Claudio had been sponsored by World Vision up until five years ago, but like most children and youth in the area, he keeps participating in the activities of the sponsorship program, because he still has two younger brothers enrolled in the program. Last year, World Vision International signed an agreement with Tony Fernandez Foundation, the Dominican Alliance with the Major League Baseball for Development (MLB-DDA) and the U.S. Agency for International Development (USAID) to invest US$250,000 in a project to develop education and sports in the bateys of the Southwest of the country.

The project seeks to promote the holistic wellbeing of children and adolescents in bateys, implementing educational initiatives, sanitation assistance programs and sports. This program includes the creation and promotion of baseball teams, promotion of sanitation and hygiene practices in bateys and reinforcement of activities for the development of art and education, the latter   being currently implemented by World Vision in coordination with local leaders and schools. This initiative will benefit more than 6,000 children in at least 10 bateys located between Barahona and Bahoruco.

Claudio is one of those children that have been positively impacted by this initiative.  Under Reynaldo’s guidance, which has always being related to the work of World Vision in sports, has drawn the attention of Major League scouts and this summer, when the school year is over, he will enter the Mets camp in Boca Chica. “For me it is a joy and a relief to see the results of so much effort,” says a smiling Reynaldo.

Meanwhile, Claudio feels happy, “a little nervous, but very happy and excited,” says the young pitcher, who admires Pedro Martinez. “I am going to work hard and I want to get far so I can help my family; and I wish I could help my community too,” concludes with a look full of hope.


Major Leagues sign young baseball players trained in a project supported by World Vision, USAID and Tony Fernandez Foundation

Luis, Humberto, Yunior, Tyson, Dionis, Eudomar, Rudy, Franklin

Claudio is not the only one in his group to be sent to a Major Leagues baseball camp.  Like him, there are more young people worth mentioning, such as Juan Fuente, Dionis Volquez and Eudomar Paredes. They were signed on March 4th and joined the camp on April 30th.

“Since I was 10 years old,” says Juan, “I knew I wanted to be a baseball player.  I started as a shortstop and now I am a centerfielder. This is a dream come true. I remember the hardships we went through before this program came in. Many times we lacked uniforms and supplies, even transportation money to participate in the tournaments. I am very grateful.”  

Julia, his mother, agrees: “It has been a pleasant surprise to see how these boys benefit with better training and food; sometimes even beds for many who slept on the floor. Above all, I am grateful for the support of people who really care about them and take them on the right direction.

This summer, Juan is entering the Cleveland Indian’s training camp, in the municipality of Guerra.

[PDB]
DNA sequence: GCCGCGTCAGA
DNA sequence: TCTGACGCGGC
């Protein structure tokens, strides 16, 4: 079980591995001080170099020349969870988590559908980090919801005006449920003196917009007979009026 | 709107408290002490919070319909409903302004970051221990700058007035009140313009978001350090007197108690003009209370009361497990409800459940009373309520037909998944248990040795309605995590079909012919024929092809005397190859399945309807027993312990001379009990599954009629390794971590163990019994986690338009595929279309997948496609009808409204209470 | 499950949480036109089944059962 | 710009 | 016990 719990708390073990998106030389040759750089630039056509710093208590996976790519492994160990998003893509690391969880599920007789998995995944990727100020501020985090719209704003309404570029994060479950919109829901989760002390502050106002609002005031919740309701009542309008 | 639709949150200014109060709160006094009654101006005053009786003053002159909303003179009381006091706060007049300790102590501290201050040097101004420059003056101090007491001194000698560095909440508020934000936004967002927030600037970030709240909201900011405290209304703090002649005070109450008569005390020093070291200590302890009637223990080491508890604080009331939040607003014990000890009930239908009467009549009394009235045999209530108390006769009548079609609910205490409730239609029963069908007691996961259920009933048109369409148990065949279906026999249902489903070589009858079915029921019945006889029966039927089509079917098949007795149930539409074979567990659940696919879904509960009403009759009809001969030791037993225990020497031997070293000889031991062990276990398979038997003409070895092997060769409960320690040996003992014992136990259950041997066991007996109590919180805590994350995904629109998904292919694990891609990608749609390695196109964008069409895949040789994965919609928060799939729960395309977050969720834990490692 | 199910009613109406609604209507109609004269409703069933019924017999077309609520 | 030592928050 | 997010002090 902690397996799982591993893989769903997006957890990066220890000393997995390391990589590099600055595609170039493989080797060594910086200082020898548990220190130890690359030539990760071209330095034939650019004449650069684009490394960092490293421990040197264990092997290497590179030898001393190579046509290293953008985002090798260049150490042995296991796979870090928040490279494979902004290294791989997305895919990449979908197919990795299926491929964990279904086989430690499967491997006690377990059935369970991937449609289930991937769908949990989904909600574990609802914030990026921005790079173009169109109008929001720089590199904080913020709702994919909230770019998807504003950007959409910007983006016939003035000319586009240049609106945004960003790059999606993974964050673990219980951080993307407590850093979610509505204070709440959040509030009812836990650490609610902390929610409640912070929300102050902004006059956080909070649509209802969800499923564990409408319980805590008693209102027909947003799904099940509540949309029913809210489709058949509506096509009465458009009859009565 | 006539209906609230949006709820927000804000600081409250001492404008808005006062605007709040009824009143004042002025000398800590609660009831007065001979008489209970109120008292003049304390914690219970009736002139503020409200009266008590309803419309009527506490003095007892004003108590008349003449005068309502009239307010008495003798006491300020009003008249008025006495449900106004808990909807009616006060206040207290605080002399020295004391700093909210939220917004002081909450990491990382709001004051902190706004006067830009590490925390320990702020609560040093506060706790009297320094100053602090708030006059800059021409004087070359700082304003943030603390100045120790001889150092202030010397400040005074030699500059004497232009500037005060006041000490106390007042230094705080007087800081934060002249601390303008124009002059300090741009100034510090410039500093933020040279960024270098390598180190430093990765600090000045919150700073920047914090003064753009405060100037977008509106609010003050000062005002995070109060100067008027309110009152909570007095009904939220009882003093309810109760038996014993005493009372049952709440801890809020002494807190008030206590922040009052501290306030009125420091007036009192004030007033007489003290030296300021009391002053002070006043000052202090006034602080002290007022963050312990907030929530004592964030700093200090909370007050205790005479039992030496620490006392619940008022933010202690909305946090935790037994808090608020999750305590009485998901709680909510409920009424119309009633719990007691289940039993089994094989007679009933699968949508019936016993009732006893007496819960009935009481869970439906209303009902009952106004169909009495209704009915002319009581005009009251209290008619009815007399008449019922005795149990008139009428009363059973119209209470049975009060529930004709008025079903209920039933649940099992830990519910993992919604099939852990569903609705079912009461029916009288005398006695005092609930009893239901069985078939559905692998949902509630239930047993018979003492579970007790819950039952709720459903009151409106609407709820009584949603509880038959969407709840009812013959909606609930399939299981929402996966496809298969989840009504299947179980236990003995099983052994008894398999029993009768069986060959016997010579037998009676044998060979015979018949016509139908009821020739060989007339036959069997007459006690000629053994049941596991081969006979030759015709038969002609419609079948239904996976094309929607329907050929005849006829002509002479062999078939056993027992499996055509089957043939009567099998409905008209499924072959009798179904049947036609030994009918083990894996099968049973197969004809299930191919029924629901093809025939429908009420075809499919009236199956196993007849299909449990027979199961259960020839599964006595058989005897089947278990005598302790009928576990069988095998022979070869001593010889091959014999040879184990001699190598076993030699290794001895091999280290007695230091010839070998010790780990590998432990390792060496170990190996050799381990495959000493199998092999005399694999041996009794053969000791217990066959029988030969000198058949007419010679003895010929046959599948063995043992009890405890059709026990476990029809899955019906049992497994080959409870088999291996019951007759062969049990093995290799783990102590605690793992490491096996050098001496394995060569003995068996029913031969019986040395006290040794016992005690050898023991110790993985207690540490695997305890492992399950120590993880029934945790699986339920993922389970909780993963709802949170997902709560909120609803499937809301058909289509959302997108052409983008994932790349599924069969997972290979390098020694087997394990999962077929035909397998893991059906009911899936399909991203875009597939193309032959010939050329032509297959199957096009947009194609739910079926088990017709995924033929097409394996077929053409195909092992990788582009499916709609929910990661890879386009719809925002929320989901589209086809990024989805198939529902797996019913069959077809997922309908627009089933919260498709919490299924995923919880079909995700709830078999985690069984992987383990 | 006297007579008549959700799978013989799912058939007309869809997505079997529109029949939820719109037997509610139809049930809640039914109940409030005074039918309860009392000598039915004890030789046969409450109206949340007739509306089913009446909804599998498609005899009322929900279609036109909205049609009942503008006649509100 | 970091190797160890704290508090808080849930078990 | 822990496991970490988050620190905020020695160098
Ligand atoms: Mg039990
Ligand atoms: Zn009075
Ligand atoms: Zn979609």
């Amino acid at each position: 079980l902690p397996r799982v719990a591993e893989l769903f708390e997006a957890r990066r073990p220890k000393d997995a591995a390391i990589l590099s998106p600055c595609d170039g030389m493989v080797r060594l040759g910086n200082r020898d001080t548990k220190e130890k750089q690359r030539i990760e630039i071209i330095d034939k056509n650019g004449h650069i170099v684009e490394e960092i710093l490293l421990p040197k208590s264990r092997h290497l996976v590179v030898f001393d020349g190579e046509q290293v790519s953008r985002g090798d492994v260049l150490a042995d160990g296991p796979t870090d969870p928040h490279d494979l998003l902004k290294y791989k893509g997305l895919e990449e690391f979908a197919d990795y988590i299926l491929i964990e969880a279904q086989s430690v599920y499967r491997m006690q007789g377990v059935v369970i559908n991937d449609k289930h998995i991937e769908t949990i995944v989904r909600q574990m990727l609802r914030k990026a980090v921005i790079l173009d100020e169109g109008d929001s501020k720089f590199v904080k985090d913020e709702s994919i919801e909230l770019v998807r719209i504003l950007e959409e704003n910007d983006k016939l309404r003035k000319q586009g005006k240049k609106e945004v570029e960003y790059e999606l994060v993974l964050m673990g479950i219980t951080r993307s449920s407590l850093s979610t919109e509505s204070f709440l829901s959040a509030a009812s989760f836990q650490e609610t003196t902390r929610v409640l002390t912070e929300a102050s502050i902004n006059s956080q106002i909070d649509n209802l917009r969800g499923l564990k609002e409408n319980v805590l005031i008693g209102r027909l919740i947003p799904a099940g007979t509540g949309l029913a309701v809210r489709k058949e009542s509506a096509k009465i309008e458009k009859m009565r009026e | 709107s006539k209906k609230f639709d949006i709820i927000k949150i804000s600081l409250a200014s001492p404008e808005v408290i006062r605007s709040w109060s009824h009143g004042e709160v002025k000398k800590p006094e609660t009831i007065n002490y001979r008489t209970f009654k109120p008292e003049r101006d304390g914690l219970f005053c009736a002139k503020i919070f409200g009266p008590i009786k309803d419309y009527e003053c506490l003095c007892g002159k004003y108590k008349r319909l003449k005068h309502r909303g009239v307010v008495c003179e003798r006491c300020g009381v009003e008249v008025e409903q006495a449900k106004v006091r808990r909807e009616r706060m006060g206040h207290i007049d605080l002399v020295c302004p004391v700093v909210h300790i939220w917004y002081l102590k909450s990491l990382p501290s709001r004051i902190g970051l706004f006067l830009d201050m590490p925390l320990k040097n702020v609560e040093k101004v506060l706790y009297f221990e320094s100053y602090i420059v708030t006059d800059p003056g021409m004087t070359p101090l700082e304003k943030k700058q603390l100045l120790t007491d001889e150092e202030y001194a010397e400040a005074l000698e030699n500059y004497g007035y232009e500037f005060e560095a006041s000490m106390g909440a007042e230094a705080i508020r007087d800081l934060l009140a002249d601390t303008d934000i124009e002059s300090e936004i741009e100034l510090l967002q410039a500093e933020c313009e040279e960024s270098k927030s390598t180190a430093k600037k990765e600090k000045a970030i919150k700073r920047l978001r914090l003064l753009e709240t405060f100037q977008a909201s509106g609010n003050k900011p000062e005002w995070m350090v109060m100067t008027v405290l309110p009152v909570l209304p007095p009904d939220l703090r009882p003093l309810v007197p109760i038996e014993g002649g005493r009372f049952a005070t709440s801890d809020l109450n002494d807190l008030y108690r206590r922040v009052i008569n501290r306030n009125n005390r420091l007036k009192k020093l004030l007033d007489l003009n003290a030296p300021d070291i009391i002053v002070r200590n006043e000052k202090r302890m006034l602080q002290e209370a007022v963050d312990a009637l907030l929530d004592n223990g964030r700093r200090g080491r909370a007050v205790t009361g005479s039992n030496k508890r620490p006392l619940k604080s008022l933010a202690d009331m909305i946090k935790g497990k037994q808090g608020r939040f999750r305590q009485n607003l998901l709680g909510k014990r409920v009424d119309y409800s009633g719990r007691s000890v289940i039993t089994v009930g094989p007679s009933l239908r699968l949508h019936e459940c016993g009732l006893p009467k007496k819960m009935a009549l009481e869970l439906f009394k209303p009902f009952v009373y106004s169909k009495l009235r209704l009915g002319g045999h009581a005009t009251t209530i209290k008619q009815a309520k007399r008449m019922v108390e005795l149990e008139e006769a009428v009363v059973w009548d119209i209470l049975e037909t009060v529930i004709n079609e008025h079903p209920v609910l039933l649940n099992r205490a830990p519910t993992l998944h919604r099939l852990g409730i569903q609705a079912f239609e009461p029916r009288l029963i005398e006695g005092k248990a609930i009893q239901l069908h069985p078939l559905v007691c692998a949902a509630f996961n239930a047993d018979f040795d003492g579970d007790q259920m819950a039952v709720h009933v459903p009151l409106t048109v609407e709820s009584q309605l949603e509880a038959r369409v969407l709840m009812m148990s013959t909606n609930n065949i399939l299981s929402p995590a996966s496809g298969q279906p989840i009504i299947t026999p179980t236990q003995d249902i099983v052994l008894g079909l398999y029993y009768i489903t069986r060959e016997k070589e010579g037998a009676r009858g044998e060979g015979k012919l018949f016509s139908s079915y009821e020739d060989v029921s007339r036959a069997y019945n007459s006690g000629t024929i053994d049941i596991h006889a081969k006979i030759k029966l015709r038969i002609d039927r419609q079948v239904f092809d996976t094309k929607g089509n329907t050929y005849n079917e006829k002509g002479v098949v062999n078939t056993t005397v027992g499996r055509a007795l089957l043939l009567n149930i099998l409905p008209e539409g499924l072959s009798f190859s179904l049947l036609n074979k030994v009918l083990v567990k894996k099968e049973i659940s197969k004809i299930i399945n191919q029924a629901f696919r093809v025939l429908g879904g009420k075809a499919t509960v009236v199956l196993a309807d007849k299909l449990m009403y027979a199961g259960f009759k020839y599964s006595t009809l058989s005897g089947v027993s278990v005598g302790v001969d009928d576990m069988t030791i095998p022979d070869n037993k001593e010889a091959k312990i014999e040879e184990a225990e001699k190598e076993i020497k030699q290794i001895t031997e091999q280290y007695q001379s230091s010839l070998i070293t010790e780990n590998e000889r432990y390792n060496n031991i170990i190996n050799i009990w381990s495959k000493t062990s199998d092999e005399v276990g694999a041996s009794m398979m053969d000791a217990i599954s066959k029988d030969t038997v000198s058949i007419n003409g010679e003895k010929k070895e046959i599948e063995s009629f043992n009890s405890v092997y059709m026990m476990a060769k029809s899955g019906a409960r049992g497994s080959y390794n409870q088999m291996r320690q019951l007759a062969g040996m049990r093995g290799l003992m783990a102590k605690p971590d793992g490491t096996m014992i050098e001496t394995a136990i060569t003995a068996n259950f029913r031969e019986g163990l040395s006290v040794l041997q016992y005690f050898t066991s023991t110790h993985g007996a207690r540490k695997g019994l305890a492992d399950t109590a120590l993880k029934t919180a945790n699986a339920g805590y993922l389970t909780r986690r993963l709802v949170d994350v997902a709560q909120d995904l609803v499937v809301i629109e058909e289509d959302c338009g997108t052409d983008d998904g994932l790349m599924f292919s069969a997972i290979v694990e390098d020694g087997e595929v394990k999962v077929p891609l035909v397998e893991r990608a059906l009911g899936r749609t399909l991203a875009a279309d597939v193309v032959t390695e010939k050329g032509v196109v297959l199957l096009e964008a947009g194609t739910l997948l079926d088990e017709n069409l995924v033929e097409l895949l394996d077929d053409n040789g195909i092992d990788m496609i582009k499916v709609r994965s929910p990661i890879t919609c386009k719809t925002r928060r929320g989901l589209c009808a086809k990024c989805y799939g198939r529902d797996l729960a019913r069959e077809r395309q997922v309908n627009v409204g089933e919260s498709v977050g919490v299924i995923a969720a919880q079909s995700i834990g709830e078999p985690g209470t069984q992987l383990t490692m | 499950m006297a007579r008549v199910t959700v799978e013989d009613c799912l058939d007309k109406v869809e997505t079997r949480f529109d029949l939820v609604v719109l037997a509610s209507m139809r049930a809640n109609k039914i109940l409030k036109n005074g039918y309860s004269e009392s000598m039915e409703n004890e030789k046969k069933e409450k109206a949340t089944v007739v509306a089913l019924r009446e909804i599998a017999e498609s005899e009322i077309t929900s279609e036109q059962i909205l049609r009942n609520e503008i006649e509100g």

“I should add that this child would not be born,” recalls his mother. “I was in hospital for seven days and could not give birth. Doctors and people were already telling me to abort, that the child was dead; but I did not want to, and thank God my sister came and said no, “you do not know who this child will become in the future.” That’s why I say that mothers should never leave their children. I’m always there for them.” These are just some examples of lives impacted by this valuable initiative. “This project has had a major impact, a very positive one. Before, scouts did not even bother to look at this area because they saw no potential. Now, Thank God, this project has been a boon to the area. The issue of education and the provision of supplies is something never seen before and makes the project have even more impact,” says Reynaldo.       


  • 1,000 children, adolescents and youth have access to Information and Communications Technologies (IT) and a second language.
  • 2,000 children, adolescents and youth are assembled and engaged in 107 sport, recreational, cultural and arts clubs supported by the project.
  • One league for recreation and sports and one club for arts and culture consolidated thanks to the support of the project.
  • 160 adolescents and youth from the sport/recreational leagues and the art/culture clubs trained on leadership skills for children and youth.


  • 250 boys and girls less than 5 years receive early stimulation by their mothers, who are trained by the project.
  • 200 children, adolescents and youth are reinserted in school thanks to the work of the project.
  • 60% of students report that they are feeling more motivated to attend school and continue to study even after the project is finished.


  • 400 children less than five years receive treatment from their mothers, who are trained by the project on the prevention of prevalent diseases during childhood and improvement of individual and household hygiene.
  • 250 adolescents and youth inserted into recreational and sport leagues, and those identified as being at risk are educated by other youth about HIV and AIDS, STDs and substance abuse.


To read more, please download the following (PDF) article from REVISTA Magazine (content in both Spanish and English).